The Review of Electricity Market Arrangements (REMA) has stimulated a vigorous debate around whether or not the GB electricity market is fundamentally ‘broken’.

Our view – and that of our members and the majority of industry stakeholders – is that it is not. However, while we oppose the more radical market reform options, which would significantly hinder private sector investment in renewables, we do believe a programme of reform is required.

Today we launch detailed proposals for a progressive market reform package that would accelerate low-carbon investment and incentivise greater use of flexibility to provide resilience, support efficient system operation and deliver consumer value, while also reducing investment and implementation risk.

Progressive Market Reform for a Clean Power System also calls for the scope of REMA to be widened from simply reducing consumer bills to delivering wider socio-economic benefits including addressing fuel poverty, ensuring a just transition and supporting local energy and economic growth.

The paper’s author, Regen director Johnny Gowdy, said: “Progressive market reform is not about protecting the status quo – far from it. It’s far-reaching and will have big impact, delivering the same, if not better, benefits with less investment and implementation risk.

“We welcomed the decision in the second consultation to drop the split market and nodal pricing options, but we’re now asking the new government to drop zonal pricing and instead focus resources and time on the development of the energy strategy, implementation of alternative progressive reform options and the urgent task of securing low-carbon investment.”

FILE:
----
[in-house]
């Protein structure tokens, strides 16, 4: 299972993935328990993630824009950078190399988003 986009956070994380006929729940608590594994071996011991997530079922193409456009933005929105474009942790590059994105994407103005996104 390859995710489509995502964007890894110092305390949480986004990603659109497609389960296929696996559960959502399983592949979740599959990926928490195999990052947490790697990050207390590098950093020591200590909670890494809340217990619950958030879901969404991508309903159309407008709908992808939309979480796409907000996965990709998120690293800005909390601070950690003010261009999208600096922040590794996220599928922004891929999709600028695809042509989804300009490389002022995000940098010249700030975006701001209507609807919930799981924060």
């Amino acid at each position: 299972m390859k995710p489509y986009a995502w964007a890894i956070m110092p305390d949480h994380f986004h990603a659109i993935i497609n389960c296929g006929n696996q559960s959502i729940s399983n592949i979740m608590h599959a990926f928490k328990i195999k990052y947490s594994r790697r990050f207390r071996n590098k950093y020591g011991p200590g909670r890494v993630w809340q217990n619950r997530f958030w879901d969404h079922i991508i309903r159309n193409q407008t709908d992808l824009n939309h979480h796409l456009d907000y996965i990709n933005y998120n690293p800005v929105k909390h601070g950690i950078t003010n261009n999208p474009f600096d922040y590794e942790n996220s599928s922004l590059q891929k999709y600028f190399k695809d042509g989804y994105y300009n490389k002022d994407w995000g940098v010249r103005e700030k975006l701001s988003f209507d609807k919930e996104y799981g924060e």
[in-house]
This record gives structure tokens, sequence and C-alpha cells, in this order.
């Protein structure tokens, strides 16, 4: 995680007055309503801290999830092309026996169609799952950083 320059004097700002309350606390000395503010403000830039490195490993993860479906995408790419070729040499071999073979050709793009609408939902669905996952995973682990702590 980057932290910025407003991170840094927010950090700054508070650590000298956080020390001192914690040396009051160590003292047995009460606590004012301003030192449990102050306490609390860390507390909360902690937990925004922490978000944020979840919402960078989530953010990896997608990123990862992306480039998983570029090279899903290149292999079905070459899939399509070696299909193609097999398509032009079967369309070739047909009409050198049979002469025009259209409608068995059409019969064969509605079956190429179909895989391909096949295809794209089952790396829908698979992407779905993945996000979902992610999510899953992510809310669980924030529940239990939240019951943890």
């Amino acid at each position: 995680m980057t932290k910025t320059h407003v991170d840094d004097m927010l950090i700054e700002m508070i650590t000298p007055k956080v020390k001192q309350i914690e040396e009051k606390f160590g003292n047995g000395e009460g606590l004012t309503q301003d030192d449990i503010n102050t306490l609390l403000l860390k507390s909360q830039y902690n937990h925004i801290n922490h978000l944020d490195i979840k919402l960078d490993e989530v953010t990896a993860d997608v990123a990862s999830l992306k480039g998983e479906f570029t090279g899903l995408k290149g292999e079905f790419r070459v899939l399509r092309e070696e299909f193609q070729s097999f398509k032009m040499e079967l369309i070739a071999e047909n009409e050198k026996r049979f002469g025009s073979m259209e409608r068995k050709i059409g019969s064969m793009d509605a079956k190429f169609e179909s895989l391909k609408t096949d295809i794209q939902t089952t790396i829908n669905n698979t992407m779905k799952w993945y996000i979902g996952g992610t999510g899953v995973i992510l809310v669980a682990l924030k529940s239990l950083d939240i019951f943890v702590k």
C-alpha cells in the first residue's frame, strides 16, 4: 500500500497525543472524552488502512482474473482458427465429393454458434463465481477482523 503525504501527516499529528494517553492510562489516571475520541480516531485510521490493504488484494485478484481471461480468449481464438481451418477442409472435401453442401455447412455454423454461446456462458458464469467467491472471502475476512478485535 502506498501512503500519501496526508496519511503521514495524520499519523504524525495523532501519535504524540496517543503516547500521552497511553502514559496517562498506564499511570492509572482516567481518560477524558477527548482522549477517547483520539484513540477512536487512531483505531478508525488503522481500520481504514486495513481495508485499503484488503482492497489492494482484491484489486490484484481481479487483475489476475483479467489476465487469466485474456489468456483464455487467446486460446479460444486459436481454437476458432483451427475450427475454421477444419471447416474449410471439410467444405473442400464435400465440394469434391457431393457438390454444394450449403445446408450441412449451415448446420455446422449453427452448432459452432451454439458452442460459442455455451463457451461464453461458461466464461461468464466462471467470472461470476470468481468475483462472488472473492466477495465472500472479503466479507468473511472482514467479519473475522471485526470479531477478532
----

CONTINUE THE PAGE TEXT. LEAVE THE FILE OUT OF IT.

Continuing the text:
Based on a national market model with decentralised dispatch and bilateral trading, the underpinning principles of progressive market reform are that it must:

  • Respond to the urgency of the UK energy transition and the new government’s clean power mission, recognising the benefits that decarbonisation will bring to consumers, wider society, industry and economy.
  • Aim to both create an agile and dynamic market and enable efficient system operation.
  • Avoid creating a hiatus in the energy transition by balancing the need to make impactful change with the need to maintain momentum within existing reform programmes and investor confidence in the wider market.
  • Recognise the reality that market reforms will be difficult to implement at a time when the energy sector is in full-blown transition, and can only be achieved with broad support from across the industry, investors and consumer stakeholders.
  • Ensure that wholesale market reform is considered in the wider context of allied reforms in retail markets, strategic planning, cross-border integration, consumer protection, grid investment and network charging.
  • Support the principle that risk is best placed where it can be managed.
  • Ensure that locational signals and markets are aligned with, and do not undermine, the overall Strategic Spatial Energy Plan.
  • Embrace the opportunities provided by open data, digitalisation, IT integration, automation and AI to enhance markets and system operations.
  • Place due emphasis on fairness, based on the principle that the consumer should be enabled to become an active participant in the energy market, but should not be unfairly exploited to fix system issues, or exposed to energy system price signals to which they may be unable to respond.
  • Recognise that the GB electricity market is not fundamentally broken and provides successful principles of a national electricity market, with a rich ecosystem of bilateral trading, but needs significant enhancement to work efficiently in a high renewable generation context.

You can read the full report here. For more information on this area of our work, reach out to Johnny Gowdy.

Stay informed

Sign up to the Regen newsletter to receive a monthly digest of our work to revolutionise the UK energy system, and industry insights.

We take care of your personal data. We will only contact you according to your preferences and will NEVER share or sell your details. See our privacy policy for more information